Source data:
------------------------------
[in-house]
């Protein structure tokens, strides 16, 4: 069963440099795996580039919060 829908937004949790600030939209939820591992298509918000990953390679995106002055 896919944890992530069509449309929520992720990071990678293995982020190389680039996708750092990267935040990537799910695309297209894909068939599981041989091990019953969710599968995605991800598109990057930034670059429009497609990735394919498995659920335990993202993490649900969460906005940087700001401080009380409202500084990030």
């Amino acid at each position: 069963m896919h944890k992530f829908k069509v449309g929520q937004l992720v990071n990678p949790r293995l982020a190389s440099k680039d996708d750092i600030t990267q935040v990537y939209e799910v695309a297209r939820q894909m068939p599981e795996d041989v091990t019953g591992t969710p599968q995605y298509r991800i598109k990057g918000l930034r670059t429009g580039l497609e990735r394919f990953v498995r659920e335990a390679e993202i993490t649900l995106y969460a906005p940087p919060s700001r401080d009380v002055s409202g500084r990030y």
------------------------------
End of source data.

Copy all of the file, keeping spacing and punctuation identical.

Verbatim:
[in-house]
């Protein structure tokens, strides 16, 4: 069963440099795996580039919060 829908937004949790600030939209939820591992298509918000990953390679995106002055 896919944890992530069509449309929520992720990071990678293995982020190389680039996708750092990267935040990537799910695309297209894909068939599981041989091990019953969710599968995605991800598109990057930034670059429009497609990735394919498995659920335990993202993490649900969460906005940087700001401080009380409202500084990030």
């Amino acid at each position: 069963m896919h944890k992530f829908k069509v449309g929520q937004l992720v990071n990678p949790r293995l982020a190389s440099k680039d996708d750092i600030t990267q935040v990537y939209e799910v695309a297209r939820q894909m068939p599981e795996d041989v091990t019953g591992t969710p599968q995605y298509r991800i598109k990057g918000l930034r670059t429009g580039l497609e990735r394919f990953v498995r659920e335990a390679e993202i993490t649900l995106y969460a906005p940087p919060s700001r401080d009380v002055s409202g500084r990030y």